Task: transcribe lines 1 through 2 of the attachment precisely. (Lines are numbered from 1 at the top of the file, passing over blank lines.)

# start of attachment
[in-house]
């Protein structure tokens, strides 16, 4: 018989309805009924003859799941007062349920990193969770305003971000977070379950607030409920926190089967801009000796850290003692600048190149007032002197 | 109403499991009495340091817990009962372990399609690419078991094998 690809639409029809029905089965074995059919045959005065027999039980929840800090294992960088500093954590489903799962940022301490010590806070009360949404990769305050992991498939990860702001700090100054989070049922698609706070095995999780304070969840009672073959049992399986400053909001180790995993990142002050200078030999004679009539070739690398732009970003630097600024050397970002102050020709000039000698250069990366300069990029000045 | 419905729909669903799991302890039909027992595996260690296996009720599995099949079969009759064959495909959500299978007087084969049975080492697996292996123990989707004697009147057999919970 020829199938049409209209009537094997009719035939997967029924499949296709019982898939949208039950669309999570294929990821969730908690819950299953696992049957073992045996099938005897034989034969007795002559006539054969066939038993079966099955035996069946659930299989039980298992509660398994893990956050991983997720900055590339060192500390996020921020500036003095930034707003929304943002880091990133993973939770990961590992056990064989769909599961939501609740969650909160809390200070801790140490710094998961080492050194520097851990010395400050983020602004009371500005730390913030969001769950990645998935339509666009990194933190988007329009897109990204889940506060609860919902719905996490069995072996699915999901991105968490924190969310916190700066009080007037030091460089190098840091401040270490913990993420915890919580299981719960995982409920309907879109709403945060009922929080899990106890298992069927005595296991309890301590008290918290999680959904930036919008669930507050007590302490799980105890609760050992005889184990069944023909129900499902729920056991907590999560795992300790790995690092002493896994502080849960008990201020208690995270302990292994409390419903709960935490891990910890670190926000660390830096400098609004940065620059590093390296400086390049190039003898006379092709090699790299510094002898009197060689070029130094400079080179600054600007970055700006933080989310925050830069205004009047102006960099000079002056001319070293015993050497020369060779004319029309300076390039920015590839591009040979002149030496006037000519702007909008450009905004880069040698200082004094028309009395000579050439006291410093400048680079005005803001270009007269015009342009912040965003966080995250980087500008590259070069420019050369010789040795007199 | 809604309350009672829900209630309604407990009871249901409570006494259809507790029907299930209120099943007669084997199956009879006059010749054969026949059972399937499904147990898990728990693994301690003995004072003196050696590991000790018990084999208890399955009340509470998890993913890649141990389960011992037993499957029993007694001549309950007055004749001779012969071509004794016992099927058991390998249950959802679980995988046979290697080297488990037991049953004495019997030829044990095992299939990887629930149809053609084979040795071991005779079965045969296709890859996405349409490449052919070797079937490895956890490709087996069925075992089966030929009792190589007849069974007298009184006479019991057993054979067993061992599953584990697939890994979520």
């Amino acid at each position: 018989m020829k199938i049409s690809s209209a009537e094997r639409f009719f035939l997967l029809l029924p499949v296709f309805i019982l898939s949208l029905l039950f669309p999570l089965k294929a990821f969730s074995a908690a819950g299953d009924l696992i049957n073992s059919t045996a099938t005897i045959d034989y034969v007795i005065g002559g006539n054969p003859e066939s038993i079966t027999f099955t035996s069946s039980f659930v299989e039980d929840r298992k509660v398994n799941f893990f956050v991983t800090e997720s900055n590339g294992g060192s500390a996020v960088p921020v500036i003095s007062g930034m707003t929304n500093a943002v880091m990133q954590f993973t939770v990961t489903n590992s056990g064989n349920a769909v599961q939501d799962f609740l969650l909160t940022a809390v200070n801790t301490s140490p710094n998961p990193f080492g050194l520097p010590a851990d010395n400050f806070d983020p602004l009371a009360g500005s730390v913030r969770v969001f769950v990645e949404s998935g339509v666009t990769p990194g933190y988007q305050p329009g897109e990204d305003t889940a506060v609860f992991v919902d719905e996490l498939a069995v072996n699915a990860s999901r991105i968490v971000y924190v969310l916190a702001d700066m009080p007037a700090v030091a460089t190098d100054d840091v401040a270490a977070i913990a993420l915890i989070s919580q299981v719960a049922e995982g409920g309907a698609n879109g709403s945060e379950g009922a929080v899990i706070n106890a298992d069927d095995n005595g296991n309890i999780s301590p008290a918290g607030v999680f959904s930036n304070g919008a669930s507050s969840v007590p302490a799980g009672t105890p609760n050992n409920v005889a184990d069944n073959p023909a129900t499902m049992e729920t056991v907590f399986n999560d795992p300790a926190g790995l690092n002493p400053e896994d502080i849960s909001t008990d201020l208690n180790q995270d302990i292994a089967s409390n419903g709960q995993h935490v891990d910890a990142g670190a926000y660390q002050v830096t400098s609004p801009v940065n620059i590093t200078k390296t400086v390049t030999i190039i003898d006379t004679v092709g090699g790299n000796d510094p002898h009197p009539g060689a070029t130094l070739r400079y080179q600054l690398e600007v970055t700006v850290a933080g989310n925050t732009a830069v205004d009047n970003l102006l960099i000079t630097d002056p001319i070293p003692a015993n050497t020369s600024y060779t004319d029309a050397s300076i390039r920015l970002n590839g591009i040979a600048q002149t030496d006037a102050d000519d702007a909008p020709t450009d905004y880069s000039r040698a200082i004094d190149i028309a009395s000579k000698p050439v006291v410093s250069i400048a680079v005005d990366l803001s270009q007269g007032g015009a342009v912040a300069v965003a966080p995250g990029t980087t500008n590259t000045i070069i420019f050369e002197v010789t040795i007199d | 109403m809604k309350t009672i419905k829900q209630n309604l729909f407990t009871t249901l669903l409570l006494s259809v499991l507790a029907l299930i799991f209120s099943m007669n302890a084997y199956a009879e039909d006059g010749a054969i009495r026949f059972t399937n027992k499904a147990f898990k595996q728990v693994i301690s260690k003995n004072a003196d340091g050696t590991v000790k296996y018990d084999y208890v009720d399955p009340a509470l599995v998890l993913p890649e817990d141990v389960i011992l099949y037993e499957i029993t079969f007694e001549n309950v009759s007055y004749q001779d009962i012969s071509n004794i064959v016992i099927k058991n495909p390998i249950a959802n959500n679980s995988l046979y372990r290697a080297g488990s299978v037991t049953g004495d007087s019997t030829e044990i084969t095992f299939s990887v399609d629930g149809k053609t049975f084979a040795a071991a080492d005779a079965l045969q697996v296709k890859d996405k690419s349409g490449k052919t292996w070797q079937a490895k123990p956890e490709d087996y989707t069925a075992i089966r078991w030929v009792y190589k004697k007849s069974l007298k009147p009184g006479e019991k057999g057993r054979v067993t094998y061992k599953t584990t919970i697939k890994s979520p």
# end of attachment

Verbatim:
[in-house]
């Protein structure tokens, strides 16, 4: 018989309805009924003859799941007062349920990193969770305003971000977070379950607030409920926190089967801009000796850290003692600048190149007032002197 | 109403499991009495340091817990009962372990399609690419078991094998 690809639409029809029905089965074995059919045959005065027999039980929840800090294992960088500093954590489903799962940022301490010590806070009360949404990769305050992991498939990860702001700090100054989070049922698609706070095995999780304070969840009672073959049992399986400053909001180790995993990142002050200078030999004679009539070739690398732009970003630097600024050397970002102050020709000039000698250069990366300069990029000045 | 419905729909669903799991302890039909027992595996260690296996009720599995099949079969009759064959495909959500299978007087084969049975080492697996292996123990989707004697009147057999919970 020829199938049409209209009537094997009719035939997967029924499949296709019982898939949208039950669309999570294929990821969730908690819950299953696992049957073992045996099938005897034989034969007795002559006539054969066939038993079966099955035996069946659930299989039980298992509660398994893990956050991983997720900055590339060192500390996020921020500036003095930034707003929304943002880091990133993973939770990961590992056990064989769909599961939501609740969650909160809390200070801790140490710094998961080492050194520097851990010395400050983020602004009371500005730390913030969001769950990645998935339509666009990194933190988007329009897109990204889940506060609860919902719905996490069995072996699915999901991105968490924190969310916190700066009080007037030091460089190098840091401040270490913990993420915890919580299981719960995982409920309907879109709403945060009922929080899990106890298992069927005595296991309890301590008290918290999680959904930036919008669930507050007590302490799980105890609760050992005889184990069944023909129900499902729920056991907590999560795992300790790995690092002493896994502080849960008990201020208690995270302990292994409390419903709960935490891990910890670190926000660390830096400098609004940065620059590093390296400086390049190039003898006379092709090699790299510094002898009197060689070029130094400079080179600054600007970055700006933080989310925050830069205004009047102006960099000079002056001319070293015993050497020369060779004319029309300076390039920015590839591009040979002149030496006037000519702007909008450009905004880069040698200082004094028309009395000579050439006291410093400048680079005005803001270009007269015009342009912040965003966080995250980087500008590259070069420019050369010789040795007199 | 809604309350009672829900209630309604407990009871249901409570006494259809507790029907299930209120099943007669084997199956009879006059010749054969026949059972399937499904147990898990728990693994301690003995004072003196050696590991000790018990084999208890399955009340509470998890993913890649141990389960011992037993499957029993007694001549309950007055004749001779012969071509004794016992099927058991390998249950959802679980995988046979290697080297488990037991049953004495019997030829044990095992299939990887629930149809053609084979040795071991005779079965045969296709890859996405349409490449052919070797079937490895956890490709087996069925075992089966030929009792190589007849069974007298009184006479019991057993054979067993061992599953584990697939890994979520």